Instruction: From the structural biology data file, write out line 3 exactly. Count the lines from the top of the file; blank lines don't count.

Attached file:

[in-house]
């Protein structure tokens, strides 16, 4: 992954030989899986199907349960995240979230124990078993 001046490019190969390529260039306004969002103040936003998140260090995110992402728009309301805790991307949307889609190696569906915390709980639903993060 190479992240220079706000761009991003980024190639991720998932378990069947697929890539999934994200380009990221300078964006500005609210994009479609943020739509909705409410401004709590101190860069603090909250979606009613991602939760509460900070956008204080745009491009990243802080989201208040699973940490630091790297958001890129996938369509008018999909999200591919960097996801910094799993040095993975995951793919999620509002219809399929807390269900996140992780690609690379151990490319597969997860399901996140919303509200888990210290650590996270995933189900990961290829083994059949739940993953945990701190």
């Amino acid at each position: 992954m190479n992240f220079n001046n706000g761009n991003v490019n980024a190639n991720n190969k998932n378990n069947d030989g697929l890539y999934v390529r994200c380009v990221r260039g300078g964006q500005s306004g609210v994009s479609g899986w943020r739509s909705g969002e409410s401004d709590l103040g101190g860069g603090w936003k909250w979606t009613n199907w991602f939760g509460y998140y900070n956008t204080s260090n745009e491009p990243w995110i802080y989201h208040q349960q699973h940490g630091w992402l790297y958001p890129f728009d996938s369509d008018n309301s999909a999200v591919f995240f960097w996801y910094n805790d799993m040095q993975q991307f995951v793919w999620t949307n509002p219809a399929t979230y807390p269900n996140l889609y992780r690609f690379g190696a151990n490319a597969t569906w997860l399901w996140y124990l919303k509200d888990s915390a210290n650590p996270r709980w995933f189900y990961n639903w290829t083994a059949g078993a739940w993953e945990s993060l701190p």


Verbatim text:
């Amino acid at each position: 992954m190479n992240f220079n001046n706000g761009n991003v490019n980024a190639n991720n190969k998932n378990n069947d030989g697929l890539y999934v390529r994200c380009v990221r260039g300078g964006q500005s306004g609210v994009s479609g899986w943020r739509s909705g969002e409410s401004d709590l103040g101190g860069g603090w936003k909250w979606t009613n199907w991602f939760g509460y998140y900070n956008t204080s260090n745009e491009p990243w995110i802080y989201h208040q349960q699973h940490g630091w992402l790297y958001p890129f728009d996938s369509d008018n309301s999909a999200v591919f995240f960097w996801y910094n805790d799993m040095q993975q991307f995951v793919w999620t949307n509002p219809a399929t979230y807390p269900n996140l889609y992780r690609f690379g190696a151990n490319a597969t569906w997860l399901w996140y124990l919303k509200d888990s915390a210290n650590p996270r709980w995933f189900y990961n639903w290829t083994a059949g078993a739940w993953e945990s993060l701190p």